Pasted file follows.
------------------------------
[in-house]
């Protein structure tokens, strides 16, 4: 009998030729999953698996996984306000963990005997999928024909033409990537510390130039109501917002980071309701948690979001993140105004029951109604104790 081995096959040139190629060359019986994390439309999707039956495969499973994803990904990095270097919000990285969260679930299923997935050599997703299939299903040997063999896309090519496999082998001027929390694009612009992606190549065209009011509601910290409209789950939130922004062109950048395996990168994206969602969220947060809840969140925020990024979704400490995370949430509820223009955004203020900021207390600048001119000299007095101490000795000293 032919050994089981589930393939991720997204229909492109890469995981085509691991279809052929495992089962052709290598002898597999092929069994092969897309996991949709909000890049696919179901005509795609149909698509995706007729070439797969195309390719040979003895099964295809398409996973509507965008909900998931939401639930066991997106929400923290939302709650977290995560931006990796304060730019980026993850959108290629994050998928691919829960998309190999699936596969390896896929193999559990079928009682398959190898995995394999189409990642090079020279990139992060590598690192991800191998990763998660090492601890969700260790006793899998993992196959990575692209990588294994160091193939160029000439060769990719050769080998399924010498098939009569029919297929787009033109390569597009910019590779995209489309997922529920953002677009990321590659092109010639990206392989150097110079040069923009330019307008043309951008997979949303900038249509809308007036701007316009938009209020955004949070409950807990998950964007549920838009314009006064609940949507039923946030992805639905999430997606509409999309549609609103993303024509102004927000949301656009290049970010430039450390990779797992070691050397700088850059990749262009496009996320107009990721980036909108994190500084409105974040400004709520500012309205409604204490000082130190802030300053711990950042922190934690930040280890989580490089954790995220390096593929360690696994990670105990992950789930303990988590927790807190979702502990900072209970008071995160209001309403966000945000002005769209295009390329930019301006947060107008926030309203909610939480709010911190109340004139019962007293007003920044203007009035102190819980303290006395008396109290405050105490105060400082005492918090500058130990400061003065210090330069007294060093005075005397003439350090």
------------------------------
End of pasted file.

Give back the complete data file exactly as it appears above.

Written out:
[in-house]
């Protein structure tokens, strides 16, 4: 009998030729999953698996996984306000963990005997999928024909033409990537510390130039109501917002980071309701948690979001993140105004029951109604104790 081995096959040139190629060359019986994390439309999707039956495969499973994803990904990095270097919000990285969260679930299923997935050599997703299939299903040997063999896309090519496999082998001027929390694009612009992606190549065209009011509601910290409209789950939130922004062109950048395996990168994206969602969220947060809840969140925020990024979704400490995370949430509820223009955004203020900021207390600048001119000299007095101490000795000293 032919050994089981589930393939991720997204229909492109890469995981085509691991279809052929495992089962052709290598002898597999092929069994092969897309996991949709909000890049696919179901005509795609149909698509995706007729070439797969195309390719040979003895099964295809398409996973509507965008909900998931939401639930066991997106929400923290939302709650977290995560931006990796304060730019980026993850959108290629994050998928691919829960998309190999699936596969390896896929193999559990079928009682398959190898995995394999189409990642090079020279990139992060590598690192991800191998990763998660090492601890969700260790006793899998993992196959990575692209990588294994160091193939160029000439060769990719050769080998399924010498098939009569029919297929787009033109390569597009910019590779995209489309997922529920953002677009990321590659092109010639990206392989150097110079040069923009330019307008043309951008997979949303900038249509809308007036701007316009938009209020955004949070409950807990998950964007549920838009314009006064609940949507039923946030992805639905999430997606509409999309549609609103993303024509102004927000949301656009290049970010430039450390990779797992070691050397700088850059990749262009496009996320107009990721980036909108994190500084409105974040400004709520500012309205409604204490000082130190802030300053711990950042922190934690930040280890989580490089954790995220390096593929360690696994990670105990992950789930303990988590927790807190979702502990900072209970008071995160209001309403966000945000002005769209295009390329930019301006947060107008926030309203909610939480709010911190109340004139019962007293007003920044203007009035102190819980303290006395008396109290405050105490105060400082005492918090500058130990400061003065210090330069007294060093005075005397003439350090």